The last few weeks have caused fear, isolation, pain and loss, creating an uncertain future. ADRA exists for moments like this: to bring hope, relief, and innovative solutions to complex situations and "to serve so all may live as God intended".
As we confront this pandemic crisis with our partners, we are serving on the frontlines by providing shelter and food for the homeless, supporting healthcare and mental health services, providing education, and helping vulnerable seniors, youth, children and families across the world.
As a global grassroots network and a faith-based organisation, ADRA is active locally, and on an international scale. Our development and humanitarian efforts have always been closely connected with local communities, and we expect that our response to the COVID-19 pandemic is going to accelerate long-lasting and sustainable solutions.
We are calling on to decision-makers and people of influence to consider the following:
The nationwide closures of educational institutions is impacting over 90% of the world’s student population. It is creating unimaginable barriers for access to education for millions of children and youth. We are calling on the European and global communities to ensure safe and secure access to education for all, while considering all necessary protective health measures.
For as long as required, all health and social services should remain available, affordable, accessible, and of high quality for all who need them. Exceptional efforts should be made to adequately finance public services, as well as social and health services provided by non-profit and non-governmental organisations. Access to health care, social care, and social protection must not be compromised by discrimination, on any grounds.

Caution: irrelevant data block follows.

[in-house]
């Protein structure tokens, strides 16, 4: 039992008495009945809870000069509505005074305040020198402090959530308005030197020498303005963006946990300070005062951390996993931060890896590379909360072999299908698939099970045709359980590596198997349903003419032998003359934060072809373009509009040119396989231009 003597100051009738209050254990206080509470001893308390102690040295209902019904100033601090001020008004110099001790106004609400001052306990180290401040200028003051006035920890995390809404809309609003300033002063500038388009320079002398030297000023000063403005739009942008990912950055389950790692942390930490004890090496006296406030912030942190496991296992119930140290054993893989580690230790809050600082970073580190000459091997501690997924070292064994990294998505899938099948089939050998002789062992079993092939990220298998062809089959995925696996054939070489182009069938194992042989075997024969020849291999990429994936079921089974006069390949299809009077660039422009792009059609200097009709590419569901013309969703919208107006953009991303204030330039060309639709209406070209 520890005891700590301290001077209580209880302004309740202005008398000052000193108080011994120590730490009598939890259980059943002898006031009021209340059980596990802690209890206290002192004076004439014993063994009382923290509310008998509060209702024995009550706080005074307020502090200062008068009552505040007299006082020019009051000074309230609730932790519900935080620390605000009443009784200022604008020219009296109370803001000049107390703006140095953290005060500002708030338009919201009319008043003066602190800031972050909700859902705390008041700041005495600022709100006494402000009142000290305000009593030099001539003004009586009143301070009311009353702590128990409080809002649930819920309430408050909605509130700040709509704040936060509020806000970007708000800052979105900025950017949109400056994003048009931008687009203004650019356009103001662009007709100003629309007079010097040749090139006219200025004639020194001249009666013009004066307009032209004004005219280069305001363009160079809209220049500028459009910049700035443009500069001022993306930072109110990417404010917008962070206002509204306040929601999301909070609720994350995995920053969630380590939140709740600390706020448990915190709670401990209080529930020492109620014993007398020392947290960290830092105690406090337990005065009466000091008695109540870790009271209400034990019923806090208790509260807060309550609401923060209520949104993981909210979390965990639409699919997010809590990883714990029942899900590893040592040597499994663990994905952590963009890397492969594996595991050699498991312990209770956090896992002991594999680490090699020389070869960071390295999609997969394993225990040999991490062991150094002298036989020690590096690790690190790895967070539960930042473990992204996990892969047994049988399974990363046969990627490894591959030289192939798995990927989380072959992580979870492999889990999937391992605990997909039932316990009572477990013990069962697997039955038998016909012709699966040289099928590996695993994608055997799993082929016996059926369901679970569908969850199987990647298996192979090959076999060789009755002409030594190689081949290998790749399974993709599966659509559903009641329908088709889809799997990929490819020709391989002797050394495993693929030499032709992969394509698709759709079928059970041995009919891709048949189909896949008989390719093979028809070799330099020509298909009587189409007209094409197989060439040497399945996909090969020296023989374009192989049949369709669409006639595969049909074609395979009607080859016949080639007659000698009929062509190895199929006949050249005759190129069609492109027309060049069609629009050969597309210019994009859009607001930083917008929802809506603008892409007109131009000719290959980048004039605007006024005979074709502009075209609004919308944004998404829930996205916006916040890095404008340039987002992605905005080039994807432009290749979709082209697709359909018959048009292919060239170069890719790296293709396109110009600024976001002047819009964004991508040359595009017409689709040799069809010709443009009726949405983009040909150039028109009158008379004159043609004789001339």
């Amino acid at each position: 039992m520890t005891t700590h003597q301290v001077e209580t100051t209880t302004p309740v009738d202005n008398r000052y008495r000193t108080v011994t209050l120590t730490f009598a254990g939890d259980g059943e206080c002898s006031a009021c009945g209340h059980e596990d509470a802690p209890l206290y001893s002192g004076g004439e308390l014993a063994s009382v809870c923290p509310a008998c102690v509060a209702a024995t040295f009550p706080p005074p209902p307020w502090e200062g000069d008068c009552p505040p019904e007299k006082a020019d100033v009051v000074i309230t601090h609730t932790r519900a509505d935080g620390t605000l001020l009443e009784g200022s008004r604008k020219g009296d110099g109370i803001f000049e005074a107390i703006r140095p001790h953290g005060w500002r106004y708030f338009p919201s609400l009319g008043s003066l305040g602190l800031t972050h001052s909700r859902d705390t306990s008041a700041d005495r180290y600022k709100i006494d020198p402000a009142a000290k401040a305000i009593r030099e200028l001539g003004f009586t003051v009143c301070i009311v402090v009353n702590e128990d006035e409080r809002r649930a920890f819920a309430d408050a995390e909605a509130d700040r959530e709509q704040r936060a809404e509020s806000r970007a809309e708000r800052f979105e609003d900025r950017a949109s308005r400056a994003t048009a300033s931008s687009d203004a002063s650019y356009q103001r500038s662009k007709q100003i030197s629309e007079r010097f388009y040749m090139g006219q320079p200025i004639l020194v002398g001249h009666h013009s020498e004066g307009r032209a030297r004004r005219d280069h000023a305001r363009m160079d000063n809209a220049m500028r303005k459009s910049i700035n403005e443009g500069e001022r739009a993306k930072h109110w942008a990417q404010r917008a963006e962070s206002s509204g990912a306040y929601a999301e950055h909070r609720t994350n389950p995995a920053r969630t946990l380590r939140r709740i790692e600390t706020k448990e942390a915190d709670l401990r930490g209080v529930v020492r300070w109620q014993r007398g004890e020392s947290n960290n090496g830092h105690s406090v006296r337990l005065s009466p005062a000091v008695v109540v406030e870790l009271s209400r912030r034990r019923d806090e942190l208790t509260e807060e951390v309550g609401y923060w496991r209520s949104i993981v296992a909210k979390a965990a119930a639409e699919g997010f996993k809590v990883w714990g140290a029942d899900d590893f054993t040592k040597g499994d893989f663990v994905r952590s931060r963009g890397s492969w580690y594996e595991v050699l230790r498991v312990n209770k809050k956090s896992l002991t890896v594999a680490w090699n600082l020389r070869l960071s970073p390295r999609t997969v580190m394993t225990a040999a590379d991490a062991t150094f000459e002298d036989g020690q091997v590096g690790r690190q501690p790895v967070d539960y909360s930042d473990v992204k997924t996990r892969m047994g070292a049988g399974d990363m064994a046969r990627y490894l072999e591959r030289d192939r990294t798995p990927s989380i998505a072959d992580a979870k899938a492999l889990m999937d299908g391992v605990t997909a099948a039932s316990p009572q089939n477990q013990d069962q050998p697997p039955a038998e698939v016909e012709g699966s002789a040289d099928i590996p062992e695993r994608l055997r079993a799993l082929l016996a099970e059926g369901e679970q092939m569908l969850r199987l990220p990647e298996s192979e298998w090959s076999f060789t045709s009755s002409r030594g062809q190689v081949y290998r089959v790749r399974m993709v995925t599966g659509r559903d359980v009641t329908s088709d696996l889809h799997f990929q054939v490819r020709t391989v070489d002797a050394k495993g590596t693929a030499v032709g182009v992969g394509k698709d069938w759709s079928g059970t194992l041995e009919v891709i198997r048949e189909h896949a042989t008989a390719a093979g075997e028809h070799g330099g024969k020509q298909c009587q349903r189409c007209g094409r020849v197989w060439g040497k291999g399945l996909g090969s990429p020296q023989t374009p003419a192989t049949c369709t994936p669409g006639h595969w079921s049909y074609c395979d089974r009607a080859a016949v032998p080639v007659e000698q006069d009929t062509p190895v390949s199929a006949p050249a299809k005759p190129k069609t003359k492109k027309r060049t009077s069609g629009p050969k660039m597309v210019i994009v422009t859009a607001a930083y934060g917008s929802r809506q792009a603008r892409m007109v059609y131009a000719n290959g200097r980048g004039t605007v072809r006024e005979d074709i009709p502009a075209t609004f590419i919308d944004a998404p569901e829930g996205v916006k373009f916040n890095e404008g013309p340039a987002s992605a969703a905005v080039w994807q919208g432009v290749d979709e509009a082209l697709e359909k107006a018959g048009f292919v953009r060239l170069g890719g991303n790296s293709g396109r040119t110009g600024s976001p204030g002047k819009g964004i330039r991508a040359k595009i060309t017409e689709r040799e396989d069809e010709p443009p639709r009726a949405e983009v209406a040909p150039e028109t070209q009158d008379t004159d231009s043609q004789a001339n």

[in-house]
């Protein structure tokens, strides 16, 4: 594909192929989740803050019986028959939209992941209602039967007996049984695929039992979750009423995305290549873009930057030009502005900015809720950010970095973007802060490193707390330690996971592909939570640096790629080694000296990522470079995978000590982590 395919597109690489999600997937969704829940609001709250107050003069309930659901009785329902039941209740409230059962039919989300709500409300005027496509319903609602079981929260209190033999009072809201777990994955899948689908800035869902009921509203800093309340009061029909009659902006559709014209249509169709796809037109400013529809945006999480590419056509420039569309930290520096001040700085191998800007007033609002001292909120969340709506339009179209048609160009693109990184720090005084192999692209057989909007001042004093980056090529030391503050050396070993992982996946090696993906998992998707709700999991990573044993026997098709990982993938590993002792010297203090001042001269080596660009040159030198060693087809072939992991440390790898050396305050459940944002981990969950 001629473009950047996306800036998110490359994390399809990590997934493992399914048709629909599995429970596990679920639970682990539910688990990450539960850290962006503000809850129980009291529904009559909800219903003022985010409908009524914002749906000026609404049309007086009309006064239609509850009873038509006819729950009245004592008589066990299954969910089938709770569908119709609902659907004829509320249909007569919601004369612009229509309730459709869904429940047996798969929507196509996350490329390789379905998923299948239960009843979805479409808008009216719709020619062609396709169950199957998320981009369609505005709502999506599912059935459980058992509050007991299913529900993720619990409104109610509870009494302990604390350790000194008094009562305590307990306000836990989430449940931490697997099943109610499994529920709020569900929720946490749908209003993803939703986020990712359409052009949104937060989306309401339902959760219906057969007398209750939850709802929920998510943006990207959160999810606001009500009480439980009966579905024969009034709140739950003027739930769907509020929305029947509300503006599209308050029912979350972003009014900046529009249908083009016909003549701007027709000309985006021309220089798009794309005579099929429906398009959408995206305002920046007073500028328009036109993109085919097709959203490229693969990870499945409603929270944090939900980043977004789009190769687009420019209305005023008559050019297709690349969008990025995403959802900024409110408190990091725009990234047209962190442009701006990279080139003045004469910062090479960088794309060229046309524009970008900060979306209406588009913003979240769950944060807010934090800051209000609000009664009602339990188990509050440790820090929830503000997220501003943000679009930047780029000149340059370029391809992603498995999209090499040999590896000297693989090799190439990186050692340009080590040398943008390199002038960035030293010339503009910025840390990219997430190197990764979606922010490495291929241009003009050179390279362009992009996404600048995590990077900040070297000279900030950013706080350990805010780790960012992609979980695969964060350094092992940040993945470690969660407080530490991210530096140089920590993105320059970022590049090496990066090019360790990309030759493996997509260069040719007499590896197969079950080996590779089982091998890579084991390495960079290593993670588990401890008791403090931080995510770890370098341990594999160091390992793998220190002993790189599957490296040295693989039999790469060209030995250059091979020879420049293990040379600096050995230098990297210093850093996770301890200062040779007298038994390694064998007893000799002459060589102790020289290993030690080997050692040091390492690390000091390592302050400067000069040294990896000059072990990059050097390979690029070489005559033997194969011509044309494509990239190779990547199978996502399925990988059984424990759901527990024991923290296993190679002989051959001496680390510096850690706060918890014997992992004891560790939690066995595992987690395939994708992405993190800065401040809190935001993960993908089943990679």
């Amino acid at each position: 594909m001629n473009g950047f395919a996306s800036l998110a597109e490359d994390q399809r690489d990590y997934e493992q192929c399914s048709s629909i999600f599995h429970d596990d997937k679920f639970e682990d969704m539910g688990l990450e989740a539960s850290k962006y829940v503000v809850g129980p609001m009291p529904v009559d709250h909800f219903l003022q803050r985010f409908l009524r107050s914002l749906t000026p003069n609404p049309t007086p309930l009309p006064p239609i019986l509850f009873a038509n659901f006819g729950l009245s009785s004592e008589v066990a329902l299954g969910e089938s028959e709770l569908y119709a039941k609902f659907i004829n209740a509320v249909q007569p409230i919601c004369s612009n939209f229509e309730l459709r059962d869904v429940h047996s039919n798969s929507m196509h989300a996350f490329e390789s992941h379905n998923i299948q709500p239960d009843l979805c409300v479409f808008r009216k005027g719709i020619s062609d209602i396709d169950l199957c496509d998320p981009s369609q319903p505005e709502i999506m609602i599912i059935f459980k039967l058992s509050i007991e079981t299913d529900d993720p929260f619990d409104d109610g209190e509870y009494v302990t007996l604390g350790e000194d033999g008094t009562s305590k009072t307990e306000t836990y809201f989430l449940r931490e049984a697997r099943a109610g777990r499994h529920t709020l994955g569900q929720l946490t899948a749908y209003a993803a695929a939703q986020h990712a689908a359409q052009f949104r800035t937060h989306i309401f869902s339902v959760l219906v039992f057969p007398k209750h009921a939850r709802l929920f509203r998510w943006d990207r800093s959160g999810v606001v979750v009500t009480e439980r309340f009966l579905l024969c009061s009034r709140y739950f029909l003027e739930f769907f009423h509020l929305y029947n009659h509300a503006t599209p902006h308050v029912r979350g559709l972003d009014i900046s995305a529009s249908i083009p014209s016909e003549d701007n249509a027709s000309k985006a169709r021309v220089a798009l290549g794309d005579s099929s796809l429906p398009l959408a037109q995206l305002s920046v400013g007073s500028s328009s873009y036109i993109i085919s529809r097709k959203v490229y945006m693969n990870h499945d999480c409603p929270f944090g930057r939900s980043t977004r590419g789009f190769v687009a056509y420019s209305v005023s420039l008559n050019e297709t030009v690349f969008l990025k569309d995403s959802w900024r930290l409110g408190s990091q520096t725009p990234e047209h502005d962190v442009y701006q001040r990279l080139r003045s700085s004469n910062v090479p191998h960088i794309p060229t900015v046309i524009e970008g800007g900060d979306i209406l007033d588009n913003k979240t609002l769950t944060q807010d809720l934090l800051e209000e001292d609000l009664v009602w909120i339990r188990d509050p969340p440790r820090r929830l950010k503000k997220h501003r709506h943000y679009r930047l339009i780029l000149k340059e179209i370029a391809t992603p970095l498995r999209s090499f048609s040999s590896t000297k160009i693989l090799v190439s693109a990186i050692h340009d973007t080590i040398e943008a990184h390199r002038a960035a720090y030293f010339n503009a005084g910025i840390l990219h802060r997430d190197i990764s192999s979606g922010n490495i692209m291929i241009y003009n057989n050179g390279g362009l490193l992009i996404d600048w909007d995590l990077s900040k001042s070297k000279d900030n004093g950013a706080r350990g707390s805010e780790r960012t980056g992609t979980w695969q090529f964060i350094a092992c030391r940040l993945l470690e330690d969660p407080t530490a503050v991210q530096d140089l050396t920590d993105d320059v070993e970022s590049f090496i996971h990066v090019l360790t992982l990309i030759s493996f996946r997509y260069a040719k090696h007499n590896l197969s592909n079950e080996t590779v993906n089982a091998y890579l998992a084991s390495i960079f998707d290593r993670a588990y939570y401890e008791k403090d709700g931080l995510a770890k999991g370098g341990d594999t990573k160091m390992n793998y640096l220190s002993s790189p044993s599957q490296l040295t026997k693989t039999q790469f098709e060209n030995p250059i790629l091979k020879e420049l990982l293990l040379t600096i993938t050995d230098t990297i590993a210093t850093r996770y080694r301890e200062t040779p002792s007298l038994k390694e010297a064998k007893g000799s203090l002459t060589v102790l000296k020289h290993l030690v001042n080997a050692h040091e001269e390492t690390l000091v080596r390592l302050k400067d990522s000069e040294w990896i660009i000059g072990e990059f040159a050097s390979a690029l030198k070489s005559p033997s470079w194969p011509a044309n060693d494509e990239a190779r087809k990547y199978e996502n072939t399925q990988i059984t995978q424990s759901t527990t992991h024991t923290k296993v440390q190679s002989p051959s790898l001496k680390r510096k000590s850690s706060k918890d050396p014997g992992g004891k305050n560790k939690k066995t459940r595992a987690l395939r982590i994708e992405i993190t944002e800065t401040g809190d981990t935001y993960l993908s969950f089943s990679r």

The economic fallout from the current crisis is threatening to hamper the good efforts of the civil society sector. Many organisations will be forced to lay off employees and will no longer be able to support those in need during, and post the COVID-19 crisis. Humanitarian and development agencies are particularly vulnerable because they rely on a steady stream of donations, business support, and government investments. These revenue sources are threatened. Humanitarian organisations are the most active community partners, who are well-positioned to respond to, manage, and help aid the recovery efforts at home and globally. Without them, more vulnerable people will be at risk, which in turn will worsen and deepen the impact of COVID-19, across all societies.
Today’s crisis brings an unprecedented test of human solidarity. As an ADRA global community, we are expressing our appreciation to every individual and organisation for protective measures, quick adjustments, sparkling humour and spontaneous expressions of thankfulness. And, still there is a long way ahead of us. So, we are appealing to all decision-makers, persons of influence and every individual to act responsibly in the following three areas:
Solidarity with developing countries is a moral decision. Failure to pass this global solidarity test will leave deep wounds in countries left behind, paving the way for all manner of extremism and new crises – from pandemics to conflicts – which would threaten everyone.
Developed countries need to continue to work with international institutions and non-governmental organisations to create sustainable strategies for helping the developing world.
Grants and rounds of debt forgiveness are also needed. International institutions must ensure that all countries get the medical equipment and other support – including the continuation of the food programme. The progress achieved in the last decades, in reducing inequalities and alleviating poverty, must continue, so that the accomplishment of the Agenda 2030 may become a reality.
The world and its inhabitants are currently learning a painful lesson of a deeper understanding of human ties. We are all interconnected and are members of one human family. We, as ADRA, appeal for a mature and responsible global solidarity that puts people first.